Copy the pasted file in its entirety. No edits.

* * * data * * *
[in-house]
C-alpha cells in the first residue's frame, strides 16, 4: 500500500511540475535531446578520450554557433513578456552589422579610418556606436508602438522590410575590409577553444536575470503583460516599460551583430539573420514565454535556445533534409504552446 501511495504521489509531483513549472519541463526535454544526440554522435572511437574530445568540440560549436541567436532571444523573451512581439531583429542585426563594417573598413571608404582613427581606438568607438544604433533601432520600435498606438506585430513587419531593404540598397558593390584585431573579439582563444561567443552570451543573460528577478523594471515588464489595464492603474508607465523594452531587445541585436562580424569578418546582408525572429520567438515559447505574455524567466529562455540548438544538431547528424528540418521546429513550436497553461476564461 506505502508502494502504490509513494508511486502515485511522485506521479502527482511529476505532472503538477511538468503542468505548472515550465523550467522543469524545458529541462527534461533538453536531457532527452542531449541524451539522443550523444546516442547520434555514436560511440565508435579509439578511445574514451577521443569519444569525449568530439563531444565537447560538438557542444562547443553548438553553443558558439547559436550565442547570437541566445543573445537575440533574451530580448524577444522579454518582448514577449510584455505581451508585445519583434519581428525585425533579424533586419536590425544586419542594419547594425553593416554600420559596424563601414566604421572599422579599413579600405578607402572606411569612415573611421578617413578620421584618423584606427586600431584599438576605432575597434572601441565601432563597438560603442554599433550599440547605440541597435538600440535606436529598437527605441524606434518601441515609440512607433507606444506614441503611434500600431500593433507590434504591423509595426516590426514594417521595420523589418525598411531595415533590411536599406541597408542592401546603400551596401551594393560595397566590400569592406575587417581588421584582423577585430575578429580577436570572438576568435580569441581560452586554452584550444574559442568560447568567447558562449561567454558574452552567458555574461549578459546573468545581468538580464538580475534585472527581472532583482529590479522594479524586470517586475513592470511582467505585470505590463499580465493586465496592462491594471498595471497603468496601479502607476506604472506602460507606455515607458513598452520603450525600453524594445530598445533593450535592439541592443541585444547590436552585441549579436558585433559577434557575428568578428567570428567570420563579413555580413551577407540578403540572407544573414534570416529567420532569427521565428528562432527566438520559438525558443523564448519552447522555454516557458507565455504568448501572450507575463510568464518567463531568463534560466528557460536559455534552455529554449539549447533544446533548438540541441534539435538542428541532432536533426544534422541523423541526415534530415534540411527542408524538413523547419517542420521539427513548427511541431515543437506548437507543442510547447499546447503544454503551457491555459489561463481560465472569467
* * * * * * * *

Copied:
[in-house]
C-alpha cells in the first residue's frame, strides 16, 4: 500500500511540475535531446578520450554557433513578456552589422579610418556606436508602438522590410575590409577553444536575470503583460516599460551583430539573420514565454535556445533534409504552446 501511495504521489509531483513549472519541463526535454544526440554522435572511437574530445568540440560549436541567436532571444523573451512581439531583429542585426563594417573598413571608404582613427581606438568607438544604433533601432520600435498606438506585430513587419531593404540598397558593390584585431573579439582563444561567443552570451543573460528577478523594471515588464489595464492603474508607465523594452531587445541585436562580424569578418546582408525572429520567438515559447505574455524567466529562455540548438544538431547528424528540418521546429513550436497553461476564461 506505502508502494502504490509513494508511486502515485511522485506521479502527482511529476505532472503538477511538468503542468505548472515550465523550467522543469524545458529541462527534461533538453536531457532527452542531449541524451539522443550523444546516442547520434555514436560511440565508435579509439578511445574514451577521443569519444569525449568530439563531444565537447560538438557542444562547443553548438553553443558558439547559436550565442547570437541566445543573445537575440533574451530580448524577444522579454518582448514577449510584455505581451508585445519583434519581428525585425533579424533586419536590425544586419542594419547594425553593416554600420559596424563601414566604421572599422579599413579600405578607402572606411569612415573611421578617413578620421584618423584606427586600431584599438576605432575597434572601441565601432563597438560603442554599433550599440547605440541597435538600440535606436529598437527605441524606434518601441515609440512607433507606444506614441503611434500600431500593433507590434504591423509595426516590426514594417521595420523589418525598411531595415533590411536599406541597408542592401546603400551596401551594393560595397566590400569592406575587417581588421584582423577585430575578429580577436570572438576568435580569441581560452586554452584550444574559442568560447568567447558562449561567454558574452552567458555574461549578459546573468545581468538580464538580475534585472527581472532583482529590479522594479524586470517586475513592470511582467505585470505590463499580465493586465496592462491594471498595471497603468496601479502607476506604472506602460507606455515607458513598452520603450525600453524594445530598445533593450535592439541592443541585444547590436552585441549579436558585433559577434557575428568578428567570428567570420563579413555580413551577407540578403540572407544573414534570416529567420532569427521565428528562432527566438520559438525558443523564448519552447522555454516557458507565455504568448501572450507575463510568464518567463531568463534560466528557460536559455534552455529554449539549447533544446533548438540541441534539435538542428541532432536533426544534422541523423541526415534530415534540411527542408524538413523547419517542420521539427513548427511541431515543437506548437507543442510547447499546447503544454503551457491555459489561463481560465472569467